On Wednesday, the European Union maintained their position on the legislation prohibiting the marketing of cosmetic products containing ingredients tested on animals. This was stated in regards to the European Federation for Cosmetic Ingredients trade association bringing action to British courts, discussing three members who had sold products using animal-tested ingredients outside of the European Union. While the court ruled that the legislation hadn’t been breached by doing so in countries like Japan and China that don’t hold similar laws, they restated that these members would incur criminal penalties if they do the same in Britain.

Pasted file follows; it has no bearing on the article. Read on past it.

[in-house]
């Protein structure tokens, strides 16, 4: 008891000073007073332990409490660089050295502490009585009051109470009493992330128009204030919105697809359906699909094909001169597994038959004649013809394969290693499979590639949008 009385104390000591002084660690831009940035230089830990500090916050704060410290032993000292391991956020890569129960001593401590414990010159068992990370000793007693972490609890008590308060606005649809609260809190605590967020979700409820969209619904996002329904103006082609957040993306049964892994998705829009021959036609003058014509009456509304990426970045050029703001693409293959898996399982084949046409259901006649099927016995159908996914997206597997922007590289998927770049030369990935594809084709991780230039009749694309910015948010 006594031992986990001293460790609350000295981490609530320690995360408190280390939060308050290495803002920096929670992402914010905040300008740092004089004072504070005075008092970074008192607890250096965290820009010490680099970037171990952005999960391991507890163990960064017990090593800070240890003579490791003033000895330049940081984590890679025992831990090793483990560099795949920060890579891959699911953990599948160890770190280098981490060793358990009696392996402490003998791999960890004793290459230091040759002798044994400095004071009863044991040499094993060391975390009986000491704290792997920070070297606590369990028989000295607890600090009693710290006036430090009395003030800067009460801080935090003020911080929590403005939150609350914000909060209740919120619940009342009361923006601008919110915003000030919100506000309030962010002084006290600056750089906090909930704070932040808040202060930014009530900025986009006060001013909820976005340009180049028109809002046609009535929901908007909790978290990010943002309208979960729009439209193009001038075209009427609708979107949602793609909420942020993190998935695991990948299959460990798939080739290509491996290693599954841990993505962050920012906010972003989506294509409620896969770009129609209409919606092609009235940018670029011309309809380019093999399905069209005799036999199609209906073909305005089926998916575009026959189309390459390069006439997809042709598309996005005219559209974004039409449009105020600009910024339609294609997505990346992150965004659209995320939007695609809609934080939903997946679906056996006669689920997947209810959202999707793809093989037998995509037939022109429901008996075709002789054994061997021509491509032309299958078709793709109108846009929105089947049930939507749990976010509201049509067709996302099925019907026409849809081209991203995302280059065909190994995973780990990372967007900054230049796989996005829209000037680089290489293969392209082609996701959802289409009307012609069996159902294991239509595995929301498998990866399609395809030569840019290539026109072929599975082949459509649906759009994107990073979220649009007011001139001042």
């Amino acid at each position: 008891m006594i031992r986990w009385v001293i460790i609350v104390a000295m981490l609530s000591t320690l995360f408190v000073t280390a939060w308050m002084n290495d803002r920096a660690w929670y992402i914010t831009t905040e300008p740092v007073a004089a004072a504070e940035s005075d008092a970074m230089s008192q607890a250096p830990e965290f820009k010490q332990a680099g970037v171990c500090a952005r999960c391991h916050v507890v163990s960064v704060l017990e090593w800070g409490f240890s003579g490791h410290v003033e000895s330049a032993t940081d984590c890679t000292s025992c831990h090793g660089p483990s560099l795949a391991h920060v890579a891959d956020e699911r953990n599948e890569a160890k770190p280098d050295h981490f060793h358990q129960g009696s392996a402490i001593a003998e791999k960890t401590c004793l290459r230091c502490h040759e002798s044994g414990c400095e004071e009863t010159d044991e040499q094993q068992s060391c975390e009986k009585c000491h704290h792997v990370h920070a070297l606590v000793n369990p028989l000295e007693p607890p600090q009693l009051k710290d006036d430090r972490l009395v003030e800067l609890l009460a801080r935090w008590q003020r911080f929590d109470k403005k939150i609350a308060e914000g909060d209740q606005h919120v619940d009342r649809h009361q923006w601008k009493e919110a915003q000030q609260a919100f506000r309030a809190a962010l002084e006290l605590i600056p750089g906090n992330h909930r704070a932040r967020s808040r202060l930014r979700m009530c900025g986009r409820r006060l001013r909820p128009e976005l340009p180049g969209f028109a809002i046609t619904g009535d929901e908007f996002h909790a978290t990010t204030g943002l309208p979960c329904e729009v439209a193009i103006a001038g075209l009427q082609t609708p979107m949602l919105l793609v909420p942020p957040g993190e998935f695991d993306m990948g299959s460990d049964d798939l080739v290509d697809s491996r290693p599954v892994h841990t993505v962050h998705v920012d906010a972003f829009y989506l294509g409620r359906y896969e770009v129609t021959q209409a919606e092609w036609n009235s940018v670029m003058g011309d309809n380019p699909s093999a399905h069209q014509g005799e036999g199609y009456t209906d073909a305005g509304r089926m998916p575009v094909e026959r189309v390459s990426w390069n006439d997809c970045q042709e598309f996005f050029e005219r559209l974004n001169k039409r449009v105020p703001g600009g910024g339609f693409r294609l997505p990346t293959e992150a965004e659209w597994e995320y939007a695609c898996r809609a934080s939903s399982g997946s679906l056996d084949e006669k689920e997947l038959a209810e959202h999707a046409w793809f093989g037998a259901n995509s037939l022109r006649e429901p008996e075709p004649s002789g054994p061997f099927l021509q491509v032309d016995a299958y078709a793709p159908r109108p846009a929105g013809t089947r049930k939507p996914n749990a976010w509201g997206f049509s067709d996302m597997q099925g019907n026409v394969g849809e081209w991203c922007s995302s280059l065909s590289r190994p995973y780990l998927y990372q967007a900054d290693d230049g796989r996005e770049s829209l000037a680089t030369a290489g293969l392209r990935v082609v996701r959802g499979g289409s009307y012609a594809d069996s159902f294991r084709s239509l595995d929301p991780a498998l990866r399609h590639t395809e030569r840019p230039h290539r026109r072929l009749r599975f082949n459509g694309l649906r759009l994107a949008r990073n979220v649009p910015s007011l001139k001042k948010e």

The EFfCI then argued that the law is not breached if the animal testing was done to meet the standards of third countries. This prompted the High Court of Justice in England and Wales and the Queen’s Bench Division administrative court to bring the case to the Court of Justice of the European Union. That court proceeded by saying that products in the EU market that contain ingredients tested on animals outside the country in order to sell it in third countries and where testing results are used to determine an item’s safety in certain regions may be prohibited from sale.
Animal testing on finished products has been illegal in the European Union since 2004, while the testing of ingredients or a combination of cosmetic ingredients has been banned in the region since March 2009.